You don't have to spend long in northern Israel to detect the public support for Ehud Olmert's decision to go to war. You can sense it in the poor and mainly Russian speaking Burla district of Acre, in which one street has lost not one but two soldiers since the conflict began three weeks ago; in the up-market Carmel neighbourhood overlooking Haifa Bay; in the little northernmost border village of Metullah, which would normally be packed with tourists at this time of year.
While this piece is being written to the sound of Israeli artillery fire and sporadic loudspeaker warnings from the police of another possible round of incoming mortar attacks, almost every conversation seems to bear out the opinion polls showing strong approval for the Israeli Prime Minister's stated objective of "crippling" Hizbollah.
It's true that the north, from which an estimated 250,000 people have left for the south and which has most to gain from the promised removal of the Katyusha threat, is solidest of all in in its backing. But outside a so-far relatively narrow stream of opinion on the dissident left, the majority sentiment prevails for now across the whole country, and shows little sign of being shaken by the wholesale slaughter of Lebanese civilians, including many children, in Qana on Sunday.
While Nahum Barnea, the country's most influential columnist, has sharply questioned the latitude given to attacks on Lebanese civilians, in a poll in yesterday's Maariv only 29 per cent even thought it was right to call a bombing pause in the wake of Qana, with 61 per cent thinking the warfare should be continued without any break.
This isn't because the average Israeli is simply impervious to the suffering on the other side of the border. Israelis can see the television pictures from Lebanon as clearly as anyone, and while the press coverage had hitherto tended to focus more heavily on incoming rocket fire, every paper on Monday led with the Qana story. But they largely accept the argument of their Government that it was Hizbollah rather than Israel which put the civilians in the line of fire.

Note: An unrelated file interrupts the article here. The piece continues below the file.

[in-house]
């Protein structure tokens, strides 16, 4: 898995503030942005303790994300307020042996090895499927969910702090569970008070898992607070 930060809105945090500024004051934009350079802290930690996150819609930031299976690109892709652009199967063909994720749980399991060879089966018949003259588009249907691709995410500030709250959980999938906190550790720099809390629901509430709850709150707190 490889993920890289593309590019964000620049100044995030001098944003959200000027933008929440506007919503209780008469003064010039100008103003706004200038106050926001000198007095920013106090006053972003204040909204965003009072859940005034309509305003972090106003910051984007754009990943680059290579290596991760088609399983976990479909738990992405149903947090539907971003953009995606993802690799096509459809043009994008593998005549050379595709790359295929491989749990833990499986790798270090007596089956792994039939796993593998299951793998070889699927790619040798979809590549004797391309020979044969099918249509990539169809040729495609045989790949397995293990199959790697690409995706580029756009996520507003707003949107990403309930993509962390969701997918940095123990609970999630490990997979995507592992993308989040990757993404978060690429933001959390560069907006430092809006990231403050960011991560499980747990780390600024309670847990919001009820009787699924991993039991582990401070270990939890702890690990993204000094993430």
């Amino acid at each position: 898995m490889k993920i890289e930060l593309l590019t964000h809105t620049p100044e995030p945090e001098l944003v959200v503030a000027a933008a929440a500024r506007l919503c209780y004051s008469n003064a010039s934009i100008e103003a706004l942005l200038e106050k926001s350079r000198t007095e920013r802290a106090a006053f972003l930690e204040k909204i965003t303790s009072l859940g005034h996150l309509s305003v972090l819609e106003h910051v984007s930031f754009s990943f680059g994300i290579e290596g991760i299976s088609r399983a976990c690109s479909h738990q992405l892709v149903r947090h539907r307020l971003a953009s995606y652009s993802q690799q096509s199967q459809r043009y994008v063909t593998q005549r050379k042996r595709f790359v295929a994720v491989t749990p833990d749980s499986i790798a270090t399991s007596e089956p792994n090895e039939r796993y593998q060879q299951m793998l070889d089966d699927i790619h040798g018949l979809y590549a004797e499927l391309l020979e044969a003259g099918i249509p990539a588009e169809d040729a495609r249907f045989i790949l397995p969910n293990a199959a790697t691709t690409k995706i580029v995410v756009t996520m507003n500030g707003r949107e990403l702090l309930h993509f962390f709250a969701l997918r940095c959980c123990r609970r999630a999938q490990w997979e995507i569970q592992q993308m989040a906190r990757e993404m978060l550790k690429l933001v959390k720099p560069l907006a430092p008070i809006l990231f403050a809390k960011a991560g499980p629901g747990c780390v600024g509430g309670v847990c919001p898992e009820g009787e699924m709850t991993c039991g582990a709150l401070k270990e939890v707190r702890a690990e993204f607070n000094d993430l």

At the UN in New York on Sunday evening the Israeli Ambassador Dan Gillerman said he "would not be surprised" to find that the victims of the bombing had been forced to stay in their doomed apartment building by Hizbollah. On the face of it this remarkable statement makes the bombing even less defensible, since it means they had no chance of fleeing, but that contradiction has been little challenged here.
This support is no doubt welcome to Mr Olmert. It has given him the chance to create the image of a strong military leader that was precisely the missing element in his - and for that matter his Defence Minister Amir Peretz's - personal pitch to the Israeli electorate last March.
But it has also the potential to be a burden. For it is based on expectations created at the beginning of this conflict which have not yet been fulfilled. The military campaign started, of course, in response to the seizure of two soldiers on the border; but the aims were quickly reformulated to include that of freeing northern Israel from the threat posed by Hizbollah's batteries of rockets - a threat of which the last three weeks have provided Israelis, if nothing else, with what they see as a powerful demonstration.